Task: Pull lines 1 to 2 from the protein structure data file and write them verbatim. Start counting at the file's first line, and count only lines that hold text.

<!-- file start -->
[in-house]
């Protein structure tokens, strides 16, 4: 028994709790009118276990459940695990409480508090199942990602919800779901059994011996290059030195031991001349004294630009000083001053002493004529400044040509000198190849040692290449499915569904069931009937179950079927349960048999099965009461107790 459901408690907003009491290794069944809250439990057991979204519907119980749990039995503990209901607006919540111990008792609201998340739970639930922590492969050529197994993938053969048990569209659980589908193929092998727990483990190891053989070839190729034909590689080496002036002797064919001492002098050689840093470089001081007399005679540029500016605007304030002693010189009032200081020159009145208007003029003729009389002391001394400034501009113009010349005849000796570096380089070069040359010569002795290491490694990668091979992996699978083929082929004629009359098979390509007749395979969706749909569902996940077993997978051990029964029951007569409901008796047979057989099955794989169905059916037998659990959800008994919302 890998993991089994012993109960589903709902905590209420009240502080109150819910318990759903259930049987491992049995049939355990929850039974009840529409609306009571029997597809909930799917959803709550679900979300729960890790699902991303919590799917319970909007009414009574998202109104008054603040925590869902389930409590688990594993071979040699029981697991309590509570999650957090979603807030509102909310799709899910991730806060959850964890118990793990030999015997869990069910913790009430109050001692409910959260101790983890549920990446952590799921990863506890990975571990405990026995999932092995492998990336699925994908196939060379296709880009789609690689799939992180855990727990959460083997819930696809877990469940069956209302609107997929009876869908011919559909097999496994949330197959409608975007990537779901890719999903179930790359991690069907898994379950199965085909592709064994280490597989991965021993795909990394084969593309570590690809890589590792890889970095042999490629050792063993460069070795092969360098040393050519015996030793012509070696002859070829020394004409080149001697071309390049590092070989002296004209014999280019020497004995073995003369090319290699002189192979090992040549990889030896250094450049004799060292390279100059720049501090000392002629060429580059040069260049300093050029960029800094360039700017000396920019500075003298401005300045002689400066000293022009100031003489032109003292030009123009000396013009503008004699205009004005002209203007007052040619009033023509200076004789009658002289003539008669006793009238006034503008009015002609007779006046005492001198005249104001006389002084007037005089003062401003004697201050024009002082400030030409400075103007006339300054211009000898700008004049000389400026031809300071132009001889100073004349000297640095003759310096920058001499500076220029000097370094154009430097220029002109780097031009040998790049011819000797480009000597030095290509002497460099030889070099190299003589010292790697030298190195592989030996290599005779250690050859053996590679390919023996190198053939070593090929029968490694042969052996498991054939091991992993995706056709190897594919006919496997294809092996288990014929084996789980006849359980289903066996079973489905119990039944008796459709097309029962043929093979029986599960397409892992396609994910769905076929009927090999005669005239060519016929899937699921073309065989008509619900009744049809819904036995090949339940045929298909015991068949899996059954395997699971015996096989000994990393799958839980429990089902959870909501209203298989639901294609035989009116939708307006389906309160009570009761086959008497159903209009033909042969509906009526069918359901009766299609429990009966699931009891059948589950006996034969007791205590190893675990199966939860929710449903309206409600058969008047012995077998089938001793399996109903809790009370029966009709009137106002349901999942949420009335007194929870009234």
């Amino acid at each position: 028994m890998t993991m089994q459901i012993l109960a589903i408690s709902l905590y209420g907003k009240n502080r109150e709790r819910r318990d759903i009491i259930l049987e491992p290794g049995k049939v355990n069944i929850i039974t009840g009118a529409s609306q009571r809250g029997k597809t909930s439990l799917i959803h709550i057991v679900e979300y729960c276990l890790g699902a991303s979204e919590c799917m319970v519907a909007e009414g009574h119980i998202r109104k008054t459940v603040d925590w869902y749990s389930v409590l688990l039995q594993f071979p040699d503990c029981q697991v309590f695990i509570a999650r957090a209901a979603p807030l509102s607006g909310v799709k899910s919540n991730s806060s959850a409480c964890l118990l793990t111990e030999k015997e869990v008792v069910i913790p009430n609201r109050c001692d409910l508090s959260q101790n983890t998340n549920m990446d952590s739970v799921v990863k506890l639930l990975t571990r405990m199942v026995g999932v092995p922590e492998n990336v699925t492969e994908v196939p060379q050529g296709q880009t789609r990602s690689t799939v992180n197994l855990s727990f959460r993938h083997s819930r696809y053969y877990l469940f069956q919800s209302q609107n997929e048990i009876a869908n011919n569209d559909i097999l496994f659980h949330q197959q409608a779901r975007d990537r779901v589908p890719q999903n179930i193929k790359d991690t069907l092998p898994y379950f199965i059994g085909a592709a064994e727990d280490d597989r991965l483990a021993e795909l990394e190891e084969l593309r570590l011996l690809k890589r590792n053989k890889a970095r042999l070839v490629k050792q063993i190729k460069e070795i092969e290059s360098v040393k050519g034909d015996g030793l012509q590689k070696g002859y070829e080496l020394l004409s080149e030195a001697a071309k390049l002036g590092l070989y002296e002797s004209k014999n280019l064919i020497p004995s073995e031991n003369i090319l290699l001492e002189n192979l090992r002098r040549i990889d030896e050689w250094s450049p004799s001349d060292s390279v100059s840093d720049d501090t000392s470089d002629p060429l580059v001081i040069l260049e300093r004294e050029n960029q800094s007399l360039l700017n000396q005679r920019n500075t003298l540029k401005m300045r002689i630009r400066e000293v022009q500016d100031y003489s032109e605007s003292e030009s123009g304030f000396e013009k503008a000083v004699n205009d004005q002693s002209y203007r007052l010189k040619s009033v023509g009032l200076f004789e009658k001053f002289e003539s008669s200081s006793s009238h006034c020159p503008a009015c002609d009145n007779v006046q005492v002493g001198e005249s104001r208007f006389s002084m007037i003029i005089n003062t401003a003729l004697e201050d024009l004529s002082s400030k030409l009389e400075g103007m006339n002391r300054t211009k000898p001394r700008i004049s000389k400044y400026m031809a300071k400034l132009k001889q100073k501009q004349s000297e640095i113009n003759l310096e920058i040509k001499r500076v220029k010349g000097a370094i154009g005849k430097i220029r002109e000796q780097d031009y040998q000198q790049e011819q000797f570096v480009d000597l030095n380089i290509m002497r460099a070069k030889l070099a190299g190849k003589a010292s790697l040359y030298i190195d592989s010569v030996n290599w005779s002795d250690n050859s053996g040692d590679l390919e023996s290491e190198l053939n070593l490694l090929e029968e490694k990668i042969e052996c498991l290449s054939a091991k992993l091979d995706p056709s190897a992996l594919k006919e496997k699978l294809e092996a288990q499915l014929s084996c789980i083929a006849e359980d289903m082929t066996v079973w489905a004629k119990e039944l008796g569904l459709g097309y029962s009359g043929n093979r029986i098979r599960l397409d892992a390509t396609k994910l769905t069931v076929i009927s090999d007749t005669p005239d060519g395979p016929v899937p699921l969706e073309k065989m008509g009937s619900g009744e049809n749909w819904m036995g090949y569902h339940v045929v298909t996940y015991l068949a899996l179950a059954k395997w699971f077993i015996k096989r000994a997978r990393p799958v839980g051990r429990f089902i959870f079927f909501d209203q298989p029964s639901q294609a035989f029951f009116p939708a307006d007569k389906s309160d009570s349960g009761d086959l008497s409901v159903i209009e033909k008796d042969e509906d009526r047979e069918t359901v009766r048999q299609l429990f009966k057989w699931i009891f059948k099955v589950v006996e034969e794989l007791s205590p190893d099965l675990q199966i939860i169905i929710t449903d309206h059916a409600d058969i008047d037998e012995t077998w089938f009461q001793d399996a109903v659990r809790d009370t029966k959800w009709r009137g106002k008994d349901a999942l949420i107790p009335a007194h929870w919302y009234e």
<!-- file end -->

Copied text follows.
[in-house]
């Protein structure tokens, strides 16, 4: 028994709790009118276990459940695990409480508090199942990602919800779901059994011996290059030195031991001349004294630009000083001053002493004529400044040509000198190849040692290449499915569904069931009937179950079927349960048999099965009461107790 459901408690907003009491290794069944809250439990057991979204519907119980749990039995503990209901607006919540111990008792609201998340739970639930922590492969050529197994993938053969048990569209659980589908193929092998727990483990190891053989070839190729034909590689080496002036002797064919001492002098050689840093470089001081007399005679540029500016605007304030002693010189009032200081020159009145208007003029003729009389002391001394400034501009113009010349005849000796570096380089070069040359010569002795290491490694990668091979992996699978083929082929004629009359098979390509007749395979969706749909569902996940077993997978051990029964029951007569409901008796047979057989099955794989169905059916037998659990959800008994919302 890998993991089994012993109960589903709902905590209420009240502080109150819910318990759903259930049987491992049995049939355990929850039974009840529409609306009571029997597809909930799917959803709550679900979300729960890790699902991303919590799917319970909007009414009574998202109104008054603040925590869902389930409590688990594993071979040699029981697991309590509570999650957090979603807030509102909310799709899910991730806060959850964890118990793990030999015997869990069910913790009430109050001692409910959260101790983890549920990446952590799921990863506890990975571990405990026995999932092995492998990336699925994908196939060379296709880009789609690689799939992180855990727990959460083997819930696809877990469940069956209302609107997929009876869908011919559909097999496994949330197959409608975007990537779901890719999903179930790359991690069907898994379950199965085909592709064994280490597989991965021993795909990394084969593309570590690809890589590792890889970095042999490629050792063993460069070795092969360098040393050519015996030793012509070696002859070829020394004409080149001697071309390049590092070989002296004209014999280019020497004995073995003369090319290699002189192979090992040549990889030896250094450049004799060292390279100059720049501090000392002629060429580059040069260049300093050029960029800094360039700017000396920019500075003298401005300045002689400066000293022009100031003489032109003292030009123009000396013009503008004699205009004005002209203007007052040619009033023509200076004789009658002289003539008669006793009238006034503008009015002609007779006046005492001198005249104001006389002084007037005089003062401003004697201050024009002082400030030409400075103007006339300054211009000898700008004049000389400026031809300071132009001889100073004349000297640095003759310096920058001499500076220029000097370094154009430097220029002109780097031009040998790049011819000797480009000597030095290509002497460099030889070099190299003589010292790697030298190195592989030996290599005779250690050859053996590679390919023996190198053939070593090929029968490694042969052996498991054939091991992993995706056709190897594919006919496997294809092996288990014929084996789980006849359980289903066996079973489905119990039944008796459709097309029962043929093979029986599960397409892992396609994910769905076929009927090999005669005239060519016929899937699921073309065989008509619900009744049809819904036995090949339940045929298909015991068949899996059954395997699971015996096989000994990393799958839980429990089902959870909501209203298989639901294609035989009116939708307006389906309160009570009761086959008497159903209009033909042969509906009526069918359901009766299609429990009966699931009891059948589950006996034969007791205590190893675990199966939860929710449903309206409600058969008047012995077998089938001793399996109903809790009370029966009709009137106002349901999942949420009335007194929870009234």